In a broad sense, paintball hoppers are classified as either gravity or electronic.
There is a common misconception that gravity hoppers, because they are less expensive than electronic hoppers, are bad hoppers, and this isn’t actually the case. They just serve their own purpose. For players who use pump or tactical markers, a gravity hopper will do the trick because shooting very fast isn't a priority for these players. Also since pump players don’t use as many paintballs as a speedball players do, it would make more sense to have a gravity hopper like the ones from gen x global. These kinds of hoppers hold 50 or so paintballs, and this is a better option as opposed to something that holds more because loaders that hold more paintballs are designed for a different type of game.
For players who focus on trying to prevent chopping, shoot faster, and have a more consistent feed, an electronic hopper would be the choice to make. There is quite a variety when it comes to electronic hoppers. There are relatively simple ones like the Empire Halo Too and the JT eVolution.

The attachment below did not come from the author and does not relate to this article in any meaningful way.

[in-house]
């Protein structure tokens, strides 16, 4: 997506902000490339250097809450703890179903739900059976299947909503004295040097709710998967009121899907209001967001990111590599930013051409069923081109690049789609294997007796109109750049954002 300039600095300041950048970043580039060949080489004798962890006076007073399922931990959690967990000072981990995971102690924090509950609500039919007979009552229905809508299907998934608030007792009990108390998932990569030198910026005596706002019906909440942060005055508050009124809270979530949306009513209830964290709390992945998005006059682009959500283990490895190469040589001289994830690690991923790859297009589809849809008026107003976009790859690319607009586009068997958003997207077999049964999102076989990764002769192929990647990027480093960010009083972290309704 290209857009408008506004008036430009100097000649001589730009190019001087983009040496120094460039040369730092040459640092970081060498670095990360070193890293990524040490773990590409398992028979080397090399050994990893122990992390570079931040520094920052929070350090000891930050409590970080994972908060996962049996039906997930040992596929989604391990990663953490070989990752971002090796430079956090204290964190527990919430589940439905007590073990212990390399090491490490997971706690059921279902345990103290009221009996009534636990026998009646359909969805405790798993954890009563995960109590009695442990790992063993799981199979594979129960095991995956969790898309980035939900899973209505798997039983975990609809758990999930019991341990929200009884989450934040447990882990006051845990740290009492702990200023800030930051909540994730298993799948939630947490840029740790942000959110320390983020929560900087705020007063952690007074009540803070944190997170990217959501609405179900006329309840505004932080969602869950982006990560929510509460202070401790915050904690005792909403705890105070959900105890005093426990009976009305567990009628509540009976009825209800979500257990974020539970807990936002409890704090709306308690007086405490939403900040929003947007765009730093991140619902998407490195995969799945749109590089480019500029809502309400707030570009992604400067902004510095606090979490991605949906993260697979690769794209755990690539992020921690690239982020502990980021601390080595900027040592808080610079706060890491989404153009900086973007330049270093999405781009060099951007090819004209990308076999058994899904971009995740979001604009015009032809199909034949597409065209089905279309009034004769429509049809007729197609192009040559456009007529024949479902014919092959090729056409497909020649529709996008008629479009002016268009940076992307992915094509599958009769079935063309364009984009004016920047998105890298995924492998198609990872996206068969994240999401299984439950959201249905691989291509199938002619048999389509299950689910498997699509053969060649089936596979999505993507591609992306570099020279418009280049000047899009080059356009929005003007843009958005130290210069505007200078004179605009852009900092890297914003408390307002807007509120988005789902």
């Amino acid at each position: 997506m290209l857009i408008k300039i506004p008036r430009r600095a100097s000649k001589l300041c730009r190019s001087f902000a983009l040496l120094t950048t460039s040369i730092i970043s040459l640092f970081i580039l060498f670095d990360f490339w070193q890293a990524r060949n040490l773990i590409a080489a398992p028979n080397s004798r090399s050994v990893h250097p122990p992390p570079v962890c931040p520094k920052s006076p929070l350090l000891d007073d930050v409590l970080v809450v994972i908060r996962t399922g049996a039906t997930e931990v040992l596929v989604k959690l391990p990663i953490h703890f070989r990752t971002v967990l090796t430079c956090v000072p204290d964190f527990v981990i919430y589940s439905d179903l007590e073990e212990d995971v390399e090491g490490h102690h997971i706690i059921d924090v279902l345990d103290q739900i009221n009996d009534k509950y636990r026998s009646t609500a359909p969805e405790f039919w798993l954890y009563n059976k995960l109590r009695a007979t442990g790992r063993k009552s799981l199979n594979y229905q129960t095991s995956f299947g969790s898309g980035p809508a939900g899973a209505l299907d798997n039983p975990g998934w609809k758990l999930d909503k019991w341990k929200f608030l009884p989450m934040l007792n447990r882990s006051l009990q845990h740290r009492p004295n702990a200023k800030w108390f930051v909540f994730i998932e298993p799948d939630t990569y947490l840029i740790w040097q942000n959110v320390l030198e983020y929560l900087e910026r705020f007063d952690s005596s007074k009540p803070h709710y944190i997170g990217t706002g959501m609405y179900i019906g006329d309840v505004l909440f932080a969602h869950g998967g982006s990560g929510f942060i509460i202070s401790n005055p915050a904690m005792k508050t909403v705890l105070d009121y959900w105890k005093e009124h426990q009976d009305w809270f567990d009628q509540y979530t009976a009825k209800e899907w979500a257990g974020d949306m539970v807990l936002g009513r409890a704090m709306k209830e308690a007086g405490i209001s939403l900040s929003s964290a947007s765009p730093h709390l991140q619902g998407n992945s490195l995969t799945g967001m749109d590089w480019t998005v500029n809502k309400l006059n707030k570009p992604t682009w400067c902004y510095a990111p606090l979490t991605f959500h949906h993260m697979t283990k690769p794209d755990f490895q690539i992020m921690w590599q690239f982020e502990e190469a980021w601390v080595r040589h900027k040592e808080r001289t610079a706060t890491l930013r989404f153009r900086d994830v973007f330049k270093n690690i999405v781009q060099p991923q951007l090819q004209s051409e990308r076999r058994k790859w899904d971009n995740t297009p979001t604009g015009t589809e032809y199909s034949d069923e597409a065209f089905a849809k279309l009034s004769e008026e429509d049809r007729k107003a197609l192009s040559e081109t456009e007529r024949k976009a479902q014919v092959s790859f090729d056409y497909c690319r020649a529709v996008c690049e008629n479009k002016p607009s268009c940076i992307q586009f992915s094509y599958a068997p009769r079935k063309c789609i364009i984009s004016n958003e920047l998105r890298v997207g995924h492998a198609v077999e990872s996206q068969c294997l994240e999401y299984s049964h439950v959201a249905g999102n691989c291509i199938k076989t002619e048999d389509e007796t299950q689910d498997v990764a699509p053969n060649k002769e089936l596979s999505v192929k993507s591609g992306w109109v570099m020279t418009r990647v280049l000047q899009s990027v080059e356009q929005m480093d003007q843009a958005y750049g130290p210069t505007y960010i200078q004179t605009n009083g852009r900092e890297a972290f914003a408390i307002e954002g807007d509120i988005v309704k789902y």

Technology wise, the Halo Too is a real step up from other hoppers, with a device inside that rotates paintballs through, forces them down the ball stack and through the feed neck. Then, there’s the Empire Z2, essentially an upgraded Halo Too with features that create more convenience for cleaning and maintenance.
Going to the higher end electronic hoppers, there is a great deal more technology involved. The Virtue Spire 200 and Spire 260 are extremely easy to take care of and maintain. The technical build of these devices allow for them to hold significantly more paintballs than the basic hoppers, and they operate in way to maximize the amount of paintballs shot at the fastest speed possible.
The same can be said for hoppers like the Dye Rotor and R2, as well as the HK Army TFX. In the realm of higher end hoppers, deciding which one to get comes down more to personal preference of the player, which includes factors of both functionality and aesthetic design.
Choosing a hopper really comes down to what you need to get out of it.
For even more info about the differences between hoppers, check out the video below!